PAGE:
My girlfriend getting too thin?

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Re: My girlfriend getting too thin?

Postby casual_cyclist » Sat Nov 16, 2013 12:03 pm

Dr Maryanne Demasi, PhD responds to the reaction regarding her Catalyst episodes:

http://www.abc.net.au/catalyst/stories/3891150.htm
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by BNA » Sat Nov 16, 2013 3:27 pm

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Re: My girlfriend getting too thin?

Postby winstonw » Sat Nov 16, 2013 3:27 pm

I note Demasi's research specialty was Rheumatoid Arthritis.

She gained her PhD at the end of 2003.
At the beginning of 2004, she started 2 years as a speech writer for the Sth Australian Govt.
Since, she has worked in the media with 7 and ABC.

So in fact, the field in which she gained her PhD, she did not work in afterwards. This might explain why a pubmed search only returns two RA studies with her name. In my view, that casts her as inexperienced as a PhD can get, and I'd be immediately dubious of her grasp on study design and statistical analysis.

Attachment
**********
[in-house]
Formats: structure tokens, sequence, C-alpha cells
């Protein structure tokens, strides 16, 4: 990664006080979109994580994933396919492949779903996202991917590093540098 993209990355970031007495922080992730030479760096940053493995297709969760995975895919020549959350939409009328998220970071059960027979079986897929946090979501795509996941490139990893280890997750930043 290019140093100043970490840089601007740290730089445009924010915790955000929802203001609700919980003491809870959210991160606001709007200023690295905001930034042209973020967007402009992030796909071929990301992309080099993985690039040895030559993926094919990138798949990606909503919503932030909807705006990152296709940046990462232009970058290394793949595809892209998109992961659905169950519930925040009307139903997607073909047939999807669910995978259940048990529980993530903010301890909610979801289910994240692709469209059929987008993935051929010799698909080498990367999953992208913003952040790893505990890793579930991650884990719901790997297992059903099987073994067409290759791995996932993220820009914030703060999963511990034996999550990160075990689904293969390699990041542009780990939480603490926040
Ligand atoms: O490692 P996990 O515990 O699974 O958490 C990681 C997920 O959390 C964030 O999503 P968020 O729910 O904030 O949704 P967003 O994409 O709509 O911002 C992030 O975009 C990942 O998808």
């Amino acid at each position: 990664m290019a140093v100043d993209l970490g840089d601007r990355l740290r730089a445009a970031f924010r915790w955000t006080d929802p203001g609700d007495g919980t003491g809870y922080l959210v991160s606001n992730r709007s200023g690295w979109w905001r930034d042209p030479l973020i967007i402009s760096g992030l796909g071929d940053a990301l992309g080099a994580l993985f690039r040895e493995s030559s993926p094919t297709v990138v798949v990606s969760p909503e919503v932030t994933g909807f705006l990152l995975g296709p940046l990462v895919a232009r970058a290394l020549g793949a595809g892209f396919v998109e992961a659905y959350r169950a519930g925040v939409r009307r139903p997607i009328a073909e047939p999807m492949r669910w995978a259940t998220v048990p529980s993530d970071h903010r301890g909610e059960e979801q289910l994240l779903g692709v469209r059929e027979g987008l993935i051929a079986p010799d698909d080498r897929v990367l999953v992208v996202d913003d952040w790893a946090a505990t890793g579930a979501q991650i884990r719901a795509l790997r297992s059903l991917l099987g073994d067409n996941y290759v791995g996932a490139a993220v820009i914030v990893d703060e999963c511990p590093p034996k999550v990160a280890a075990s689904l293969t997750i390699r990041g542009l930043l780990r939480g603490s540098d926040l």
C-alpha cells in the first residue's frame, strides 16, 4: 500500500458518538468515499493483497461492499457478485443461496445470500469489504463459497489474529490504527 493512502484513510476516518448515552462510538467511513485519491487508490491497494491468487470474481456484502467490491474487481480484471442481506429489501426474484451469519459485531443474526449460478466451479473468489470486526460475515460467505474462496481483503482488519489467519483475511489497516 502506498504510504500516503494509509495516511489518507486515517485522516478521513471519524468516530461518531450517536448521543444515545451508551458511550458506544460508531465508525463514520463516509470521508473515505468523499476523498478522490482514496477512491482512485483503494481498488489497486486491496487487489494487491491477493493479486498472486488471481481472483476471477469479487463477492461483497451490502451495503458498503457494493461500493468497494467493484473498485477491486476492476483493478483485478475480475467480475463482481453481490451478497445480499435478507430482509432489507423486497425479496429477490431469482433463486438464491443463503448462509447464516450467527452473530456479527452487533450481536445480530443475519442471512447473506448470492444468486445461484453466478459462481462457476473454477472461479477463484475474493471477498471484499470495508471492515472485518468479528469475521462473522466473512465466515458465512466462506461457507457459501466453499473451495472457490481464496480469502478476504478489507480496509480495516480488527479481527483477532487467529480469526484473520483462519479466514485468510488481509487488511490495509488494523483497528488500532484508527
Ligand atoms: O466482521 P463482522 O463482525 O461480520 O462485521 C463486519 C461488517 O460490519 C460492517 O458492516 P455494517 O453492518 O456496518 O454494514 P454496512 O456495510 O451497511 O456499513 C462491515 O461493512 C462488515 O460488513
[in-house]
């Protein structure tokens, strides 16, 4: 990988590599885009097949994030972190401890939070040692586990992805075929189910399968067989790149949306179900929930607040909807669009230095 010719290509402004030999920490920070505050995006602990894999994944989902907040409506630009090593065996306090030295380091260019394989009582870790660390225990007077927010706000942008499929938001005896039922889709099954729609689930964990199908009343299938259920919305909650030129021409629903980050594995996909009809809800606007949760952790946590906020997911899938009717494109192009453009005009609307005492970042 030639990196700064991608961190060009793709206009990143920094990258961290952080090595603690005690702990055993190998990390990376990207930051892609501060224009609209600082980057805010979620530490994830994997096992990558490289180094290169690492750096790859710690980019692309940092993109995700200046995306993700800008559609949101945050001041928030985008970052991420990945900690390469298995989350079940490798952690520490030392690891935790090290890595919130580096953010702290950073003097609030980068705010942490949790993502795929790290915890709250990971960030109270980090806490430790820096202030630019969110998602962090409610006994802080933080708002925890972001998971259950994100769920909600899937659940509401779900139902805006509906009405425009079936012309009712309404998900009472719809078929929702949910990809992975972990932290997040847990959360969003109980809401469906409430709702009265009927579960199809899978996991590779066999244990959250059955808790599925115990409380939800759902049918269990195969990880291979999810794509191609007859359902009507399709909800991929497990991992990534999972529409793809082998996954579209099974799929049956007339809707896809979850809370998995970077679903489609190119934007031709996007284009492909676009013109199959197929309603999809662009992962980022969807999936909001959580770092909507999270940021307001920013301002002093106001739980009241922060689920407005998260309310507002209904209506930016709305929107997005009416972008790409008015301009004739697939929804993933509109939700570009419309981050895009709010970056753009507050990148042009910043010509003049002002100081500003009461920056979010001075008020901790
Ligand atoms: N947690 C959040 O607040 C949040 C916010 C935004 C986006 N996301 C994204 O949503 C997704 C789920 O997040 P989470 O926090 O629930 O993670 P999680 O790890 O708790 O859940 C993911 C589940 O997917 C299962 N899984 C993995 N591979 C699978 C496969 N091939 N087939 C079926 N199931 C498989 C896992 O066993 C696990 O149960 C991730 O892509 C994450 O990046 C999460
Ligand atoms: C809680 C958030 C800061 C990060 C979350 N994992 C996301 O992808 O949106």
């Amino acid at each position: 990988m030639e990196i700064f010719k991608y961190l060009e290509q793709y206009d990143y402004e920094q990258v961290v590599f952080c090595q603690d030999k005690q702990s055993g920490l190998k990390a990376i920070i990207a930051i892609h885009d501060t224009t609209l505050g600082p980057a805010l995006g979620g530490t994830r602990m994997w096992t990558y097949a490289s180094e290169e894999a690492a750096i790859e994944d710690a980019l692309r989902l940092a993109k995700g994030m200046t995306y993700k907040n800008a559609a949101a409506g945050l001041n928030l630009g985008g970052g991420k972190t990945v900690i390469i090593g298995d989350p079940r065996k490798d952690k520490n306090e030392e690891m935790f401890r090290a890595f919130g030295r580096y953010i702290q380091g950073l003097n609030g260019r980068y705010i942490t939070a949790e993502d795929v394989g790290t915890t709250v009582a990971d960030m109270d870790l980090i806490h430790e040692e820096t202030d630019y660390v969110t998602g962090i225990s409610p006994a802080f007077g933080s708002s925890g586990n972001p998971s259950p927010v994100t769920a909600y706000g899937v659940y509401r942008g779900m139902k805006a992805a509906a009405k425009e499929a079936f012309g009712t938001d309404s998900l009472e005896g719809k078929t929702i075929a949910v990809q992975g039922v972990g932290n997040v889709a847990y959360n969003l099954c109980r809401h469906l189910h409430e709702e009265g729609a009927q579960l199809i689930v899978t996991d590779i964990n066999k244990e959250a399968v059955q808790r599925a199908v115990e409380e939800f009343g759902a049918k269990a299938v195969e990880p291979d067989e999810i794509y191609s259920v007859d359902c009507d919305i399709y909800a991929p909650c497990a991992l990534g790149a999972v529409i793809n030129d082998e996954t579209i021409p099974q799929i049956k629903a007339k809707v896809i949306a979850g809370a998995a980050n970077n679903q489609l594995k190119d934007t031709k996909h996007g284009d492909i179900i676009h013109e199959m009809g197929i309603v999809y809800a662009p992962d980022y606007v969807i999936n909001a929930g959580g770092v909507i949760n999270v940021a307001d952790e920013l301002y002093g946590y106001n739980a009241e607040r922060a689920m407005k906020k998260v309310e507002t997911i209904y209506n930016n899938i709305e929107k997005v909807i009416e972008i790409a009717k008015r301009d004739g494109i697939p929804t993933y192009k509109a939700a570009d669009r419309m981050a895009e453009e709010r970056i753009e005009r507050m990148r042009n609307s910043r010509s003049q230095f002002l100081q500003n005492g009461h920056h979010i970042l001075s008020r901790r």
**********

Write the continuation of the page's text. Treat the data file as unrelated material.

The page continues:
She is as lightweight as they come, and it's my personal opinion her role at Catalyst has more to do with her photogenicity.
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Re: My girlfriend getting too thin?

Postby ball bearing » Sat Nov 16, 2013 4:09 pm

winstonw wrote:I note Demasi's research specialty was Rheumatoid Arthritis.

She gained her PhD at the end of 2003.
At the beginning of 2004, she started 2 years as a speech writer for the Sth Australian Govt.
Since, she has worked in the media with 7 and ABC.

So in fact, the field in which she gained her PhD, she did not work in afterwards. This might explain why a pubmed search only returns two RA studies with her name. In my view, that casts her as inexperienced as a PhD can get, and I'd be immediately dubious of her grasp on study design and statistical analysis.

She is as lightweight as they come, and it's my personal opinion her role at Catalyst has more to do with her photogenicity.

This post sounds remarkably similar to 'shooting the messenger' to my lay ears.